LOGAN SQUARE — For many musicians just starting out, booking a gig at one of the city’s premiere venues is daunting, if not impossible. But for years, there was The Mutiny, an unassuming dive bar and punk rock club tucked into a brick building on bustling Western Avenue that would welcome just about anybody who wanted to play.
“The vibe of generosity as a young musician was more than any other place in Chicago,” said musician Edd Nudd, who played at The Mutiny several times over the years.
The bar’s owner, Ed Mroz, who many credited with building the bar’s tight-knit community and for giving countless local bands and artists a stage, died this week after a long battle with prostate cancer.
Former employees, regulars and musicians said Mroz was an old-school Chicago guy who wanted the people around him to have fun — even if that resulted in debauchery, which, at The Mutiny, it often did until its closure in 2018.
The dive bar had a reputation for rowdy shows; musicians would tear down the ceiling or run around naked as they played — and Mroz would look the other way. One night, Mroz’s office went up in flames as a band was playing. Within two hours of firefighters putting out the blaze, the bar was open again, even with Mroz’s office charred.
“The bar did get trashed quite a bit by all of us, but it was all in good fun,” said Clare Kelly, a regular who produced a long-running comedy show at the bar. “And Ed was such a good sport about it.”
In her tribute to Mroz on Facebook, Kelly wrote, “The Mutiny was Ed’s party, and everyone was invited.”
Over the years, Mroz formed close relationships with regulars and employees, greeting them with a big smile and surprising them with cake on their birthdays. The bar had a familial atmosphere because of Mroz, regulars and employees said.
“The Mutiny was probably one of the first bars I went to legally,” Kelly said. “I felt right at home there right away. Ed was always super welcoming. When you opened the door, he’d give a big smile and say, ‘Sweetheart!'”
Aimee Roll, longtime bartender and booking agent at The Mutiny, considered Mroz a father figure. Roll said whenever she was having personal issues, Mroz was always there.
“He would say, ‘You know what: f*** ’em, you don’t have to live up to this standard … he would remind me of that. That meant so much to me.”
“I’m going to miss his booming voice, that man who would let me laugh at the top of my lungs, that I could scream at, fight with and laugh with two minutes later,” Roll said. “I’m going to miss the person who really allowed me to be me. He allowed a lot of people to be themselves.”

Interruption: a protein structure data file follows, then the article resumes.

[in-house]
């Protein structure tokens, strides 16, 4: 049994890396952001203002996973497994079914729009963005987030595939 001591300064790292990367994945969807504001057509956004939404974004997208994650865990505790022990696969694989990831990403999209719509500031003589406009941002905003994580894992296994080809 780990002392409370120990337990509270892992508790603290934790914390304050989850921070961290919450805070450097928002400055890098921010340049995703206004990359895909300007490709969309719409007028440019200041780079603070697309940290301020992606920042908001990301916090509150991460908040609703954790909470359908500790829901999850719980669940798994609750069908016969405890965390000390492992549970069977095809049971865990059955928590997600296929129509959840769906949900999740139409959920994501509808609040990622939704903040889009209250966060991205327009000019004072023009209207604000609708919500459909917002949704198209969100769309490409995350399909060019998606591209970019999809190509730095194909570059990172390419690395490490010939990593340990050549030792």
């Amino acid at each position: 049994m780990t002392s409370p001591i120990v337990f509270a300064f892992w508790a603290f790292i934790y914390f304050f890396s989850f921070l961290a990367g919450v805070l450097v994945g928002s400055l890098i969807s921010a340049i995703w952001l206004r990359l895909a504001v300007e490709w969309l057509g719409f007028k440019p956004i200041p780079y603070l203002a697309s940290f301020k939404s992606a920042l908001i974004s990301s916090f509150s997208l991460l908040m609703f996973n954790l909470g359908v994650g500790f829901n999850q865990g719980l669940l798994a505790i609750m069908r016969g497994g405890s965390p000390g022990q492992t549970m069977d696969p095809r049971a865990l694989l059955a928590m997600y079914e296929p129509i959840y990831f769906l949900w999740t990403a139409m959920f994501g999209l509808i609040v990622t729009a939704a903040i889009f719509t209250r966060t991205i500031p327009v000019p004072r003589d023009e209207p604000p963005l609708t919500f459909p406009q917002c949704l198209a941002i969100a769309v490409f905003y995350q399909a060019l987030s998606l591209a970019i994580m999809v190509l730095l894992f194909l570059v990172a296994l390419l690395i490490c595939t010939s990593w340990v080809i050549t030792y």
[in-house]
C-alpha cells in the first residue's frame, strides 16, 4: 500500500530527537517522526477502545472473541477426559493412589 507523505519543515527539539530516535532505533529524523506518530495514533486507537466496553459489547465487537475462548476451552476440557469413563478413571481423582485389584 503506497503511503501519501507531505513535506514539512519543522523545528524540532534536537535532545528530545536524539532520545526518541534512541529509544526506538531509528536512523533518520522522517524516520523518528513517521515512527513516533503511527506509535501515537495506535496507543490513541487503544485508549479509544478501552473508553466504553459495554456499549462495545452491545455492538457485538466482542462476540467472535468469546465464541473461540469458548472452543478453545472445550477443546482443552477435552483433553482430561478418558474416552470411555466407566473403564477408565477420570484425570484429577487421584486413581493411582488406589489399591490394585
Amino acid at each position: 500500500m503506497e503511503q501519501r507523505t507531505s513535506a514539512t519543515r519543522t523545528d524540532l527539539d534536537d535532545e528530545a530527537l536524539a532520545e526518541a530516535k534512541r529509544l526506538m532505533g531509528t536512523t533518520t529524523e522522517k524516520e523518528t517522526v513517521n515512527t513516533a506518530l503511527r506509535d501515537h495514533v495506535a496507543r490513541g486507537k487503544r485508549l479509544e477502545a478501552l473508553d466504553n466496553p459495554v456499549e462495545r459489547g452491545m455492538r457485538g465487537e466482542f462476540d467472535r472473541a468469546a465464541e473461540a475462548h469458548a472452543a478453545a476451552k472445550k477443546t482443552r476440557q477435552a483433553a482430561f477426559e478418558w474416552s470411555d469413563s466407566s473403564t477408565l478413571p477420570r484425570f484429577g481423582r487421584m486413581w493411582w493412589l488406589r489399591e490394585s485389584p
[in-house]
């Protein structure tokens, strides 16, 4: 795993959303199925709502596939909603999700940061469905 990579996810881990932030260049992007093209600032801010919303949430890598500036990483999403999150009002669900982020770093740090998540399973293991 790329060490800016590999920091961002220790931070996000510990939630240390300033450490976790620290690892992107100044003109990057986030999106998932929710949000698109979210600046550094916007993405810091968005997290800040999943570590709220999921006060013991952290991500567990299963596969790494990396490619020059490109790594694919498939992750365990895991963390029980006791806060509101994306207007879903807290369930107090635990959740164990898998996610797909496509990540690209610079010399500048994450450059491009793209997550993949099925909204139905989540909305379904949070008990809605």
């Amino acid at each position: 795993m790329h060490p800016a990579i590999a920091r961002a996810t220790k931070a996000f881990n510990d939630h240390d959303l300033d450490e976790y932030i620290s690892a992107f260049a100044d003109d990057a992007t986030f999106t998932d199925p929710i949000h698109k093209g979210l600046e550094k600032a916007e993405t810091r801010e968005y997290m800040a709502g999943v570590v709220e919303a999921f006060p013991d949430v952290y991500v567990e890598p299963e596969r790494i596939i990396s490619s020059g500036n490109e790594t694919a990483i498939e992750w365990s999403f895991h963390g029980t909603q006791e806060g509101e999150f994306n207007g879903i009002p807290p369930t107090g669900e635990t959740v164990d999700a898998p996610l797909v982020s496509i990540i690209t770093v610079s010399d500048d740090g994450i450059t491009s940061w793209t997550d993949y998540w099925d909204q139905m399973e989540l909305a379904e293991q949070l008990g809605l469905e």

Countless bands, comedians and other artists graced The Mutiny’s stage during its 30-year run, some that went on to make it big or some that were already well established like British punk band The Mekons. Mroz didn’t book the acts himself, but his hospitality — any musician or artist was welcome — became the bar’s defining philosophy.
“The Mutiny was a place where every walk of life was in that bar at the same time,” Kelly said. “There were nights where I’d have our friend Charlie, a crossing guard who lived across the street, doing standup and then three standups later it’d be Hannibal Buress — before Hannibal made it.”
Most often, though, the bar was home to local musicians who struggled to “get into the Bottom Lounges and The Metros of the world,” Nudd said.
Nudd said he remembers playing a relatively packed show there in the mid-2000s because it was the first time he got paid “serious money” to play a show. He said Mroz paid him three times as much as he was making at other venues.
“I always got the impression from Ed that he loved what he did and he loved the fact that musicians were playing there,” Nudd said. “He respected the musicians. He just wanted to make sure everyone was having a good time.”
As the years went on, and as Logan Square started attracting more luxury apartments and cocktail bars, Mroz became sentimental for the way things used to be, regulars and employees said. Despite the city mandate, he didn’t get a public place of amusement license and instead asked for donations at the door. He would talk your ear off about how Chicago’s smoking ban ruined the bar industry. Roll said he sometimes struggled to connect with new patrons.
Mroz was diagnosed with prostate cancer about five years ago. The diagnosis came around the same time he started to struggle financially, Roll said. He tried to sell the bar, but those plans never materialized, she said. During that period, he had a new catch phrase: “If I had a good day, it would be my last,” Roll and others said.
It wasn’t until November 2018, after rumors had been swirling for months, that Mroz announced the permanent closure of The Mutiny. Between his declining health and his stack of unpaid bills, Mroz, then 68, felt it was time to close up shop.
“Some people survive and thrive, which I did for many years. Maybe it’s because I’m getting old, but I lost my ability to keep fighting,” Mroz told Block Club at the time.
In recent months, Mroz’s health declined to the point where he started receiving chemotherapy, Roll said. This week he died peacefully in his sleep with longtime employees by his side, she said.
Block Club was not able to reach Mroz’s family members, but Roll said Mroz grew up in Chicago an only child and his parents died young. She said growing up he fell in love with music watching his father, a polka musician, perform.
“The family he never had he created with us,” Roll said.
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